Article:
State Transitions in an Implantable Rotary Blood Pump

N.H. Lovell and P.J. Ayre (Australia)


Implantable rotary blood pump, pumping states, control strategy, left ventricular assist device.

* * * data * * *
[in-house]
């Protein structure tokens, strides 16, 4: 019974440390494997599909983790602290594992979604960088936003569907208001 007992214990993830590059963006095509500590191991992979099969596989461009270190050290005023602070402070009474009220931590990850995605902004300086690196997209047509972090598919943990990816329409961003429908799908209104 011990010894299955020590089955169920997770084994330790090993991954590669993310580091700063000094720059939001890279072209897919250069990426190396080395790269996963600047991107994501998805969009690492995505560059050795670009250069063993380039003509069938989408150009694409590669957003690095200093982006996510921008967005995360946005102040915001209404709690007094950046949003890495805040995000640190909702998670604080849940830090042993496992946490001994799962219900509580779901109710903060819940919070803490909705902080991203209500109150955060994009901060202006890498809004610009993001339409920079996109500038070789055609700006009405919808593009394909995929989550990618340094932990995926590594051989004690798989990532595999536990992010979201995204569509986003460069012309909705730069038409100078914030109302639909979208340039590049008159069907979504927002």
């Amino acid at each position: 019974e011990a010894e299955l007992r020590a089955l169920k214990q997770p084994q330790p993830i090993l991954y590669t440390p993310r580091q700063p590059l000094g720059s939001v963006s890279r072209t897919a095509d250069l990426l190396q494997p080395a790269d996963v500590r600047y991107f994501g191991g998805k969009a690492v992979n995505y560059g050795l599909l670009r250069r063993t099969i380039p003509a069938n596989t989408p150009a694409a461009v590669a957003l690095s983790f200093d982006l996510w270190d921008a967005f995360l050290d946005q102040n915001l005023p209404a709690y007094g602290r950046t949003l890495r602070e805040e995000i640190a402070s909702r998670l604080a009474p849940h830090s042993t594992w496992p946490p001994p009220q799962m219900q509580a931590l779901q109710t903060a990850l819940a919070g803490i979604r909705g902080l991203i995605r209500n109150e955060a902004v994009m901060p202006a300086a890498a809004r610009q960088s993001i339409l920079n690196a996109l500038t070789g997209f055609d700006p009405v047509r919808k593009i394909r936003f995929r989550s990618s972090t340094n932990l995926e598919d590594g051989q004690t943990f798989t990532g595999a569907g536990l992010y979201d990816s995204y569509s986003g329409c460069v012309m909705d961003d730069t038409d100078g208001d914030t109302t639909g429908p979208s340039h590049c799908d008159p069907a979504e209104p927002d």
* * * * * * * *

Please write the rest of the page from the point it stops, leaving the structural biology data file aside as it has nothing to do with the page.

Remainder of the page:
In a clinical setting it is necessary to control the speed of rotary blood pumps used as left ventricular assist devices (LVADs) to prevent possible severe complications associated with over- or under-pumping. The hypothesis is that by using only the non-invasive measure of instantaneous pump impeller speed to assess flow dynamics and an average flow estimate developed from speed and input power, it is possible to detect physiologically significant pumping states (without the need for additional implantable sensors). By varying pump speed in the mock loop, five physiologically significant states were identified: regurgitant pump flow, ventricular ejection, full aortic valve closure over the cardiac cycle, intermittent collapse of the ventricle wall, and total collapse of the ventricle. These states are described in detail and a strategy for non invasive detection developed in a pulsatile mock loop and validated in (N=3) ex vivo sheep experiments. The strategy was based on a classification and regression tree. It was possible to detect pump states with 100% accuracy (0% false-positives and 0% false-negatives) in both the mock loop and in the ex vivo experiments (under pharmacological and other interventions).

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